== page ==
Working Groups

Medieval Classroom

Each year the Medieval Institute sponsors Working Groups, an opportunity for faculty fellows and graduate students to investigate a topic relating to shared research interests.

Current Working Groups

The Transformation of Classical Texts in the Middle Ages

Faculty: W. Martin Bloomer, David Gura, Hildegund Müller, Julia Schneider
Graduate Students: Erik Ellis, Kelsi Ray

This MI working group, led by Professor Martin Bloomer, studies how the texts of pagan sapientia are accommodated to, become vehicles for, help articulate, and modify Christian ideas, institutions, and doctrine­. We are working on both the practical level of the individual text and manuscript and at a more theoretical level. We focus mainly on the commentary tradition of the Disticha Catonis, a very important text with a long and varied history in the Middle Ages, with the hope of understanding not simply allegorizing practices but, more deeply, how sapientia is reframed in a Christianizing mode. We are also considering the theoretical and methodological issues involved in recuperating modes of reading and recomposition and in determining how an object or idea from a foreign religion is accommodated to the mainstream religion.

Religion and Pluralism in the Mediterranean Region

Faculty: Thomas Burman, Gabriel Reynolds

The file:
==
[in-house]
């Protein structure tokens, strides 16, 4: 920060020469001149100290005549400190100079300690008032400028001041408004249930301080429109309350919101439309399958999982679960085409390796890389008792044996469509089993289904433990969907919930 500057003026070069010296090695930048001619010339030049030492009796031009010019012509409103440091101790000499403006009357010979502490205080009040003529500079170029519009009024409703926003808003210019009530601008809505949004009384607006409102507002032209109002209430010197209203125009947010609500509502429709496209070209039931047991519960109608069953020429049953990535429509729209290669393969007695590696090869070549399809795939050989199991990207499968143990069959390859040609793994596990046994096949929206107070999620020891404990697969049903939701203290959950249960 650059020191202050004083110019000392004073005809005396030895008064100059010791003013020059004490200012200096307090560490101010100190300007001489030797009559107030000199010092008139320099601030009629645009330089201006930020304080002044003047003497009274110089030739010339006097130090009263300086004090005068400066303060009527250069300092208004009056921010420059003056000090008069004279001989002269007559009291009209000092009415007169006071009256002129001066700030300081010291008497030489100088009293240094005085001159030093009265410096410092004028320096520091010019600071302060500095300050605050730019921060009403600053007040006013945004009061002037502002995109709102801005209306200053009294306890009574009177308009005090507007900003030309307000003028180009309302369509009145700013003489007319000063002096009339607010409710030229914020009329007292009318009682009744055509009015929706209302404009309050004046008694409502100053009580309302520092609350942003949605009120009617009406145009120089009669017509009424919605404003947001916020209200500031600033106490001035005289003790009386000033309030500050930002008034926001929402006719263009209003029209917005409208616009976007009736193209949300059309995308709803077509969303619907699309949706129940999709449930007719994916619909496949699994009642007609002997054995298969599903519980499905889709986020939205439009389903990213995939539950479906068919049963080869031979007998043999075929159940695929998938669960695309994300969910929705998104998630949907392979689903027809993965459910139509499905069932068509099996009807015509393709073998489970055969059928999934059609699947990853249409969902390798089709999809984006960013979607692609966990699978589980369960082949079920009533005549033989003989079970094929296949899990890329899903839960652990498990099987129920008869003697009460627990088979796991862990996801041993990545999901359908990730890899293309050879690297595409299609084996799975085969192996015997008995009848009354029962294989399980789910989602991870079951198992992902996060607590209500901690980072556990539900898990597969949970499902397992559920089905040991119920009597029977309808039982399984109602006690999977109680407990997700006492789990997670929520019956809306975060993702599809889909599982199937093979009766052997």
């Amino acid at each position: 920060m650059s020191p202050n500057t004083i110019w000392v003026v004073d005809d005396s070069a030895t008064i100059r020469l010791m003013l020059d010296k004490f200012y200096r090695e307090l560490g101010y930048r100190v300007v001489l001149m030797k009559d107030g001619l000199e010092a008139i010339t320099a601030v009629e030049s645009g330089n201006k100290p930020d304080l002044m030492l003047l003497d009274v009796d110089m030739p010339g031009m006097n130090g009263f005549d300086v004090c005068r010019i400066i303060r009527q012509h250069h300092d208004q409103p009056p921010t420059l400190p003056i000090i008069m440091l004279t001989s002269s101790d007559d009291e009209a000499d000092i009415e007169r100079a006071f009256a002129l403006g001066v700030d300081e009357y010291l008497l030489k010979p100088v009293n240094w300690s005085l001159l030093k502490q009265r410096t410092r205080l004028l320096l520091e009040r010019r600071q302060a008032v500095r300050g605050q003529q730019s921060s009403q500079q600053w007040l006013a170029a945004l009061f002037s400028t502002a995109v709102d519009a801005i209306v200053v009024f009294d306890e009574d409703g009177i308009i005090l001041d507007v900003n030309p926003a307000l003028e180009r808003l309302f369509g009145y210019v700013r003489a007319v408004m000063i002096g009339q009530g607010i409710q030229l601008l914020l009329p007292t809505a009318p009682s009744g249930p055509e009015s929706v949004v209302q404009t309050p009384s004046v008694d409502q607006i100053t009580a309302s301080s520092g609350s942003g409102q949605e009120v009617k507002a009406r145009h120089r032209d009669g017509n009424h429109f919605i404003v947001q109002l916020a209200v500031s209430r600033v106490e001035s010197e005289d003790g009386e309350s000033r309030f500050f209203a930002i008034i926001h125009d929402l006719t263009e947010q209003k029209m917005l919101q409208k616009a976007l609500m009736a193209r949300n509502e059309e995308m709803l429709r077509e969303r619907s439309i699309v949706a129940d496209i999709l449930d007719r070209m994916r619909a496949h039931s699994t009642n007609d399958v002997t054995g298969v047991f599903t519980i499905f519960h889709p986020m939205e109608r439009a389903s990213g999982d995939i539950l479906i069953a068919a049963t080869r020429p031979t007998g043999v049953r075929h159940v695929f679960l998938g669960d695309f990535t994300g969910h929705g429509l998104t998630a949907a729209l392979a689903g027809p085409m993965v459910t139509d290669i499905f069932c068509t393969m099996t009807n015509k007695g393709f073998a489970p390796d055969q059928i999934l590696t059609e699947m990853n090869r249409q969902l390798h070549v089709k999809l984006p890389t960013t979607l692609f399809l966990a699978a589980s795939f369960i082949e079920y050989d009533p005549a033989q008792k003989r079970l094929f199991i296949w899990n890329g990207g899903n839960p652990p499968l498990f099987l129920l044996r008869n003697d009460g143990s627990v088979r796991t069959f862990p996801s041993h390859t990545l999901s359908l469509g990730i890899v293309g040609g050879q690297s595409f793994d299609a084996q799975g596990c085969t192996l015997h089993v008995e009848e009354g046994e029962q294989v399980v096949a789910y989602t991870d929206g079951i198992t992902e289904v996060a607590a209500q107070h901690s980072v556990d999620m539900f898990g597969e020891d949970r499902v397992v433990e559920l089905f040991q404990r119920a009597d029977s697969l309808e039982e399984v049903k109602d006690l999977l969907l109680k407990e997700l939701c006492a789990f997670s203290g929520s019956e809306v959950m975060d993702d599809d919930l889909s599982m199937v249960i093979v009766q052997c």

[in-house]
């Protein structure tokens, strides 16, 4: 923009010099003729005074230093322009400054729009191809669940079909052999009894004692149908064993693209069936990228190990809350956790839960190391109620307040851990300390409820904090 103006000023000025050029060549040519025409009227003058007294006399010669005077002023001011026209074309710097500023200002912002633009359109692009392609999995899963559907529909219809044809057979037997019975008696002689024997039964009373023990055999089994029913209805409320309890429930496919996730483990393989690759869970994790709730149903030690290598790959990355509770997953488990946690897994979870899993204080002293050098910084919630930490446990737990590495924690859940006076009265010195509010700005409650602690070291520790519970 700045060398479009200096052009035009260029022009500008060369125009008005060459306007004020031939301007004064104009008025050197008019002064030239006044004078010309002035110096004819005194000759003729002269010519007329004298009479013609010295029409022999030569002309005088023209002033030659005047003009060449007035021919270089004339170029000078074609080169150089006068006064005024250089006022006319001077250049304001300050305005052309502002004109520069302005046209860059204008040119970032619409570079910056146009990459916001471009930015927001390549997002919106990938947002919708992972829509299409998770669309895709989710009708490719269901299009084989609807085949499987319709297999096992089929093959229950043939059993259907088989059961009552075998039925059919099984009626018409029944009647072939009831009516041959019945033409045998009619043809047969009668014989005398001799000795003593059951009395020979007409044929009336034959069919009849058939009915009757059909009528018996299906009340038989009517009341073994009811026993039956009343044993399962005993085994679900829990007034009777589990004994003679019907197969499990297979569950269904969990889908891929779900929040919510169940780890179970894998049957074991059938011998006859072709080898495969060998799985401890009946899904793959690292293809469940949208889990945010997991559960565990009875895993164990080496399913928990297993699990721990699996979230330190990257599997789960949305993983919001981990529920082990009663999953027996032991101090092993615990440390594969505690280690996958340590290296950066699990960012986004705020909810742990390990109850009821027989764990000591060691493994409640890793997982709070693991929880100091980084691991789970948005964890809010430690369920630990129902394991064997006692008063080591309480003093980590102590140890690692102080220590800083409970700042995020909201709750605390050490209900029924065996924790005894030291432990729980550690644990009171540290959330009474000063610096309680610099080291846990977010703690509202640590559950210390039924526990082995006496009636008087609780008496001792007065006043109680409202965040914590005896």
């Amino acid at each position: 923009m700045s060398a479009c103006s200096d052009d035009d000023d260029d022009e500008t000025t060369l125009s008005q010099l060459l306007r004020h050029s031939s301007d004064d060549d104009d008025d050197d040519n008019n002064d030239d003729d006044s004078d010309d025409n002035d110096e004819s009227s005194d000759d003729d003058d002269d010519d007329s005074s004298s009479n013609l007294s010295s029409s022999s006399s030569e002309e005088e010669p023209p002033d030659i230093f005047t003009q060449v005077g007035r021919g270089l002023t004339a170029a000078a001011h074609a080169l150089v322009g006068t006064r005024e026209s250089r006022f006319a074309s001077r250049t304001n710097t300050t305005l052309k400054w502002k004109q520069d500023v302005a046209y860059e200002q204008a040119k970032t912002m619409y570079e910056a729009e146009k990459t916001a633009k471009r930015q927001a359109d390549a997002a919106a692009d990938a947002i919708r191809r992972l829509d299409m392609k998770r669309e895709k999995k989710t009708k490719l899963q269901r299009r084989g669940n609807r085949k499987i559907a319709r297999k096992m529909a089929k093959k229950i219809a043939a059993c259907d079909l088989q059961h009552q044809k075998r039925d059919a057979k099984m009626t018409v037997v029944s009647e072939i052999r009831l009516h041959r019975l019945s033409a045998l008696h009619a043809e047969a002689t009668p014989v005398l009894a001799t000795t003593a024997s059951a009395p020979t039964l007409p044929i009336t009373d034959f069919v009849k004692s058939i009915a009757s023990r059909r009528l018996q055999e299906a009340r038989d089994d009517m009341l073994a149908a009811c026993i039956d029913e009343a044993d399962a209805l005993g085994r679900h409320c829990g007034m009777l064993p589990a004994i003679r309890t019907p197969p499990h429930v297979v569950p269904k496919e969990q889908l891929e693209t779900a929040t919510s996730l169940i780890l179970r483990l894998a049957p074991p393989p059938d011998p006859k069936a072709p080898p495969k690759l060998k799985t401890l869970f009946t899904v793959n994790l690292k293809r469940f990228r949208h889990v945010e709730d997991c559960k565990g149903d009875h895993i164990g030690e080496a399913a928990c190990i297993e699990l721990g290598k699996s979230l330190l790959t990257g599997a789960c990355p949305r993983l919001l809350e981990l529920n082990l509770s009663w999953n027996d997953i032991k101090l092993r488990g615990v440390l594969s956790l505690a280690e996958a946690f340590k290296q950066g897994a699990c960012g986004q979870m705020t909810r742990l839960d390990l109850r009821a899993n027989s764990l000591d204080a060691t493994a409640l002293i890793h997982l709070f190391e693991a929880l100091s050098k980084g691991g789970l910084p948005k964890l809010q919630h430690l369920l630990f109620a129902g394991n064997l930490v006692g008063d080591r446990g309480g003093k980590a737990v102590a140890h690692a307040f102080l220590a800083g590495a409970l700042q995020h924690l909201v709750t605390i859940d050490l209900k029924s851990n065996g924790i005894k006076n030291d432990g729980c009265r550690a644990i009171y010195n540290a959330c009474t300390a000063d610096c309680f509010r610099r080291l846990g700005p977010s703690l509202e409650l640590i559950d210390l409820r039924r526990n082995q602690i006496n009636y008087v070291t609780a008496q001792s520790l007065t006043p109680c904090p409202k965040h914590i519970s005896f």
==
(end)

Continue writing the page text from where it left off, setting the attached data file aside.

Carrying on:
Graduate Student: Andrea Castonguay

The primary purpose of this group is to consider the ways in which the medieval Mediterranean world was shaped by religious and intellectual pluralism and the interaction of religions, sects an intellectual movements, and  to do so in a way as to break out of the various boundaries imposed by one’s area of specialization and training.  

For the purpose of this group, "Mediterranean" is broadly defined to include the geographical regions of southern Europe, northern Africa into the Sahara, and western Asia out to the Iranian plateau. "Religion" can refer to Judaism, Christianity, Islam or one of the other faiths that existed in the region c. 500 -1550 CE. "Pluralism" can refer to interfaith interactions and experiences (e.g. a Christian's interpretation of another religion) or intra-faith interactions and experiences (e.g. the relationships between different sects of the same faith).

Jewish and Christian Books in the First Millenium CE

Faculty: David Lincicum, Hildegund Müller, Adam McCollum, Andrew Radde-Gallwitz
Graduate Students: Jeremiah Coogan, Paul Wheatley, Warren Campbell